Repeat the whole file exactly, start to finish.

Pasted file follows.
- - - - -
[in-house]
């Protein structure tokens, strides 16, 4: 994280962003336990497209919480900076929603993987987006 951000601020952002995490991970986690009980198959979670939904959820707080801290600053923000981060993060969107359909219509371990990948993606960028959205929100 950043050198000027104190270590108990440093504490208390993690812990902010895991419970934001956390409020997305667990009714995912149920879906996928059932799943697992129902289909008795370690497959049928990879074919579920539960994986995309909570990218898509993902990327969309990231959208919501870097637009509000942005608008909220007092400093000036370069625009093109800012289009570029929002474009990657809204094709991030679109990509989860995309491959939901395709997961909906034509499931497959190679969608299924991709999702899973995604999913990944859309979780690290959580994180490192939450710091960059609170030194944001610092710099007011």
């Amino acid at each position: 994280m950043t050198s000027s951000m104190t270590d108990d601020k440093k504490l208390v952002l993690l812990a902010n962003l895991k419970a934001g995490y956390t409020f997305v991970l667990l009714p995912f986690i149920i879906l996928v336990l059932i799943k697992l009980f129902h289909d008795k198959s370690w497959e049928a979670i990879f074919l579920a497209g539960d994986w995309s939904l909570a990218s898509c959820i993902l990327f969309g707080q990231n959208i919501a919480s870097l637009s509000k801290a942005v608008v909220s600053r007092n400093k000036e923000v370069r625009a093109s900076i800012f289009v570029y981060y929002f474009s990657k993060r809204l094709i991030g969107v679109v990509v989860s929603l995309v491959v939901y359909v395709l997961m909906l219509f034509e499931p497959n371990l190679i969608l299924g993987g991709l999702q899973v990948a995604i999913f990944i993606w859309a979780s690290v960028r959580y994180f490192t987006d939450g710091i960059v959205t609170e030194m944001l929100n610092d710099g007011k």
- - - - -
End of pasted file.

[in-house]
């Protein structure tokens, strides 16, 4: 994280962003336990497209919480900076929603993987987006 951000601020952002995490991970986690009980198959979670939904959820707080801290600053923000981060993060969107359909219509371990990948993606960028959205929100 950043050198000027104190270590108990440093504490208390993690812990902010895991419970934001956390409020997305667990009714995912149920879906996928059932799943697992129902289909008795370690497959049928990879074919579920539960994986995309909570990218898509993902990327969309990231959208919501870097637009509000942005608008909220007092400093000036370069625009093109800012289009570029929002474009990657809204094709991030679109990509989860995309491959939901395709997961909906034509499931497959190679969608299924991709999702899973995604999913990944859309979780690290959580994180490192939450710091960059609170030194944001610092710099007011």
């Amino acid at each position: 994280m950043t050198s000027s951000m104190t270590d108990d601020k440093k504490l208390v952002l993690l812990a902010n962003l895991k419970a934001g995490y956390t409020f997305v991970l667990l009714p995912f986690i149920i879906l996928v336990l059932i799943k697992l009980f129902h289909d008795k198959s370690w497959e049928a979670i990879f074919l579920a497209g539960d994986w995309s939904l909570a990218s898509c959820i993902l990327f969309g707080q990231n959208i919501a919480s870097l637009s509000k801290a942005v608008v909220s600053r007092n400093k000036e923000v370069r625009a093109s900076i800012f289009v570029y981060y929002f474009s990657k993060r809204l094709i991030g969107v679109v990509v989860s929603l995309v491959v939901y359909v395709l997961m909906l219509f034509e499931p497959n371990l190679i969608l299924g993987g991709l999702q899973v990948a995604i999913f990944i993606w859309a979780s690290v960028r959580y994180f490192t987006d939450g710091i960059v959205t609170e030194m944001l929100n610092d710099g007011k």